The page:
Following on from the blimp, the spray paint and the deep web album announcement came the news of eight listening events in various cities around the globe. We went to the London leg on Friday 5th September for our first opportunity to hear Aphex Twin’s ‘Syro’ in full.
One thing we learnt last Friday night is that life is good without mobile phones – well temporarily anyway. After queuing for around an hour outside The Laundry in London Fields we were met by door staff who immediately removed our smart phones, taped raffle tickets to them, asked for our initials and placed them into a box. Anyone with bags that contained laptops or tablets were asked to head straight over to the main cloak room to hand them in – just incase anyone was planning on Skyping their Mum during the event. As we headed through the doors (which were illuminated with a lime green projection of that instantly recognisable logo) someone further back in the queue sarcastically shouted forwards – “this is your last chance to Instagram!”
Upon entry it was clear that this wasn’t going to be the small-scale, trimmed-beard stroking affair we initially anticipated, with high energy in the room which had around 400 people inside as queues stretched around the corner. Having already reached for my phone on several occasions in the first 20 minutes of being separated, it was a stark reminder of the woeful habits that owning these devices have instilled within us. But for the first time in a very long time here was a room full of music enthusiasts enjoying music without a selfie in sight. No photos, no videos, no texts, no Facebook, no Twitter, no Tinder, no Vine, no Happn, no Grindr, no Sky Sports News, and lots of people rediscovering the art of conversation. It would be great to see this kind of policy enforced on more events like this, but the process of returning 600-odd handsets at the end of the night did turn out to be a bit of a lengthy headache for those involved.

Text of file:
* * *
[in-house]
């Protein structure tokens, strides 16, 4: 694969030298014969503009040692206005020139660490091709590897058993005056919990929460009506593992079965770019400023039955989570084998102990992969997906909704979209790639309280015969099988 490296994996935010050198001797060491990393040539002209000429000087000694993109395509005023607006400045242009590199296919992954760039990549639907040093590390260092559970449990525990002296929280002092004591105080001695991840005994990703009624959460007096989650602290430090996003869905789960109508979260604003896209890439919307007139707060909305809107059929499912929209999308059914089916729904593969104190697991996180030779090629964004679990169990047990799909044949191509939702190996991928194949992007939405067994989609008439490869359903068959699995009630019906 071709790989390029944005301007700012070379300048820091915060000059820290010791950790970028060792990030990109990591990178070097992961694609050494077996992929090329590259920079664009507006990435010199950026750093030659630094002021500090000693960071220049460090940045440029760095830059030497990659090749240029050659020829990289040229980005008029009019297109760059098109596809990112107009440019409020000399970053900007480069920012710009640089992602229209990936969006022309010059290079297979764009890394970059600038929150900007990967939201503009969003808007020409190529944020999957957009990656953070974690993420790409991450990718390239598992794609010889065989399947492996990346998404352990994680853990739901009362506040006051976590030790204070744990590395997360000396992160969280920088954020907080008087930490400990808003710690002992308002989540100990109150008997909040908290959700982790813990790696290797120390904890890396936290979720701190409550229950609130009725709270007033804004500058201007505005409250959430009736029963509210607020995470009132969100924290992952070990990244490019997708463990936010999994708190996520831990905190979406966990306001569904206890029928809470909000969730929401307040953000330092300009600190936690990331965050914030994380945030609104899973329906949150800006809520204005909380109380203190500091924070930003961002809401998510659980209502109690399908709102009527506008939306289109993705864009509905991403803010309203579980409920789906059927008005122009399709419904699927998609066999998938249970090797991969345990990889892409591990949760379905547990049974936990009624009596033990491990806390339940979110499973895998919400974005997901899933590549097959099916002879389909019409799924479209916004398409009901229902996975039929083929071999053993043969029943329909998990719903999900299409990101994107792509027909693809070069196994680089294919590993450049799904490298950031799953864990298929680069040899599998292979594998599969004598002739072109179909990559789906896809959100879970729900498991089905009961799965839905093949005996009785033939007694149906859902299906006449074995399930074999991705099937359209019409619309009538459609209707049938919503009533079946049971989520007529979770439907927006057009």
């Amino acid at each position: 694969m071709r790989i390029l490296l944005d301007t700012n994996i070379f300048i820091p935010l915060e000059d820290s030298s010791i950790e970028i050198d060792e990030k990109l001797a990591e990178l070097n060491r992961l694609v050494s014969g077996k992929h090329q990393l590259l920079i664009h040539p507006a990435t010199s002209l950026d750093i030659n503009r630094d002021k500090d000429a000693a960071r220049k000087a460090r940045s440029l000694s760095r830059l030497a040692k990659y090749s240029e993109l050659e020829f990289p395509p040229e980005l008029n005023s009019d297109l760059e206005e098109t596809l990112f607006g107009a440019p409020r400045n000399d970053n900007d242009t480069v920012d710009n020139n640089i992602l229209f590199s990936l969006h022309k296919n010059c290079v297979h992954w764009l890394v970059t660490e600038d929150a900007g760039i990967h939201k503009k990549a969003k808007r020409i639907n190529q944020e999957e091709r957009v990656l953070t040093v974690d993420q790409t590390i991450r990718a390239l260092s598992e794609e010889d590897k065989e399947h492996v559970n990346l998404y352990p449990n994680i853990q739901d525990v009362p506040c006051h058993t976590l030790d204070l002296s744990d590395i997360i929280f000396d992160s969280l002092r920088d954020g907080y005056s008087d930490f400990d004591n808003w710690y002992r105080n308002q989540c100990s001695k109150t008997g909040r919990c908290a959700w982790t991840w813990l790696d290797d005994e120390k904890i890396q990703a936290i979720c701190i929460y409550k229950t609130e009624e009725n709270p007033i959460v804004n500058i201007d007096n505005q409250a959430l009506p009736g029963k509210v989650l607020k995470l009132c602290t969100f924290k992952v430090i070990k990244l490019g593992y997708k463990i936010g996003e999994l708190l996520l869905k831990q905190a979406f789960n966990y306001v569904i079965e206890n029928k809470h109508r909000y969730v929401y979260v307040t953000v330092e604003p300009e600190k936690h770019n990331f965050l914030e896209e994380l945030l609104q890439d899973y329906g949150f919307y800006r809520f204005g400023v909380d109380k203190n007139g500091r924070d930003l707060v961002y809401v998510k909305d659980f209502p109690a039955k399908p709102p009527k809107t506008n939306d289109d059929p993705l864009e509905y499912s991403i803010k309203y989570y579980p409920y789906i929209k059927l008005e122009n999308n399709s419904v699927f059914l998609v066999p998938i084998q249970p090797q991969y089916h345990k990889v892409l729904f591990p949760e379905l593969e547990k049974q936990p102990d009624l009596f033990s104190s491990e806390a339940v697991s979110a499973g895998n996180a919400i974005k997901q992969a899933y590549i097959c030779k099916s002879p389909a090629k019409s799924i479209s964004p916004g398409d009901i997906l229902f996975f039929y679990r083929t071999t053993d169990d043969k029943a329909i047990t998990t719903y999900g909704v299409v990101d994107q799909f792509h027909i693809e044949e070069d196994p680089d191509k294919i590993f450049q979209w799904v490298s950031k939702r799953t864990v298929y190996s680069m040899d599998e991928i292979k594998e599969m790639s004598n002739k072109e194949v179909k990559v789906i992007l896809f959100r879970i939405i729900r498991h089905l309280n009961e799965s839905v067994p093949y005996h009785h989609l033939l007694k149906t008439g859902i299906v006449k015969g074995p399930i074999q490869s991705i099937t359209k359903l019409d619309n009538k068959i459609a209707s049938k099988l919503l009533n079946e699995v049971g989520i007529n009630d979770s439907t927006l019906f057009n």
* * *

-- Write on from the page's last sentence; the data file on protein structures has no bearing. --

After a first listen, albeit through a pretty muddy soundsystem, this appears to be the most accessible and danceable Aphex Twin album yet. Throughout it’s entirety it felt like a retrospective look back at all the different musical phases his career has traversed through, a ‘best of’ album of sorts, but with completely unheard material. Although we probably could have spent more time attentively note-taking to give you a more detailed description, we got caught up in the excitement and were busy dancing and excitedly chatting like 16 year olds hearing RDJ’s music for the first time all over again. But ‘Syro’ sounded like it had it all: ambient spine-chilling intros, frantic breakbeats, chunky squarewave basslines, vocoders, sci-fi chords, comedy, atmospheric piano outro – pretty sure there were even some bongos in the mix towards the start. There was a feeling throughout the first listen that he was doing less fucking around then we’re used to, letting musical ideas develop and taking fewer dramatic left-turns. It even felt quite disciplined at times – by his standards anyway. Needless to say this album is full of jaw-droppingly stunning moments that seemed to become heftier and more acidic as it progressed. It’s hard to say much more on just one listen but we’re looking forward to getting it on the headphones and seeing how ‘Syro’ shapes up over the coming weeks, months and years. Full album review to follow.
For now, Richard D. James, take a bow.
‘Syro’ is out 22nd September on Warp. You can pre-order it here.